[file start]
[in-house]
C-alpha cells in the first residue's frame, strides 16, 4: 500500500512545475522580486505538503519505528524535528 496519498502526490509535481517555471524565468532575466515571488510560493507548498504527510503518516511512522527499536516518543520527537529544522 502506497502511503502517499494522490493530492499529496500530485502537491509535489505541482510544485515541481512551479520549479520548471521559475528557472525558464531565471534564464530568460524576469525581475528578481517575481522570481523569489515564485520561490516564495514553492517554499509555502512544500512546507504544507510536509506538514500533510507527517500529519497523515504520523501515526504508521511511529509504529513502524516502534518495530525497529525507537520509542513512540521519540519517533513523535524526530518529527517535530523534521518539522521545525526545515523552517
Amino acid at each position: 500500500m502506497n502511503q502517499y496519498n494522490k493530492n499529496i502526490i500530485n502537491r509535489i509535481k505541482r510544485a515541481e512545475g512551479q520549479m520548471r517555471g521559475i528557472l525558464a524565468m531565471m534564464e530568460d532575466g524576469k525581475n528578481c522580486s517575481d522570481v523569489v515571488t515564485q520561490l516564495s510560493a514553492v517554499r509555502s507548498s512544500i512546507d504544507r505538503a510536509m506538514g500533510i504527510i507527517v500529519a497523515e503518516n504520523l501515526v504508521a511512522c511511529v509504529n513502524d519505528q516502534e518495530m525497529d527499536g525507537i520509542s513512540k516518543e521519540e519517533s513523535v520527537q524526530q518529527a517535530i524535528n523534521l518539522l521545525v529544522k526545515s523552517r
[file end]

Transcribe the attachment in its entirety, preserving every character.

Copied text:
[in-house]
C-alpha cells in the first residue's frame, strides 16, 4: 500500500512545475522580486505538503519505528524535528 496519498502526490509535481517555471524565468532575466515571488510560493507548498504527510503518516511512522527499536516518543520527537529544522 502506497502511503502517499494522490493530492499529496500530485502537491509535489505541482510544485515541481512551479520549479520548471521559475528557472525558464531565471534564464530568460524576469525581475528578481517575481522570481523569489515564485520561490516564495514553492517554499509555502512544500512546507504544507510536509506538514500533510507527517500529519497523515504520523501515526504508521511511529509504529513502524516502534518495530525497529525507537520509542513512540521519540519517533513523535524526530518529527517535530523534521518539522521545525526545515523552517
Amino acid at each position: 500500500m502506497n502511503q502517499y496519498n494522490k493530492n499529496i502526490i500530485n502537491r509535489i509535481k505541482r510544485a515541481e512545475g512551479q520549479m520548471r517555471g521559475i528557472l525558464a524565468m531565471m534564464e530568460d532575466g524576469k525581475n528578481c522580486s517575481d522570481v523569489v515571488t515564485q520561490l516564495s510560493a514553492v517554499r509555502s507548498s512544500i512546507d504544507r505538503a510536509m506538514g500533510i504527510i507527517v500529519a497523515e503518516n504520523l501515526v504508521a511512522c511511529v509504529n513502524d519505528q516502534e518495530m525497529d527499536g525507537i520509542s513512540k516518543e521519540e519517533s513523535v520527537q524526530q518529527a517535530i524535528n523534521l518539522l521545525v529544522k526545515s523552517r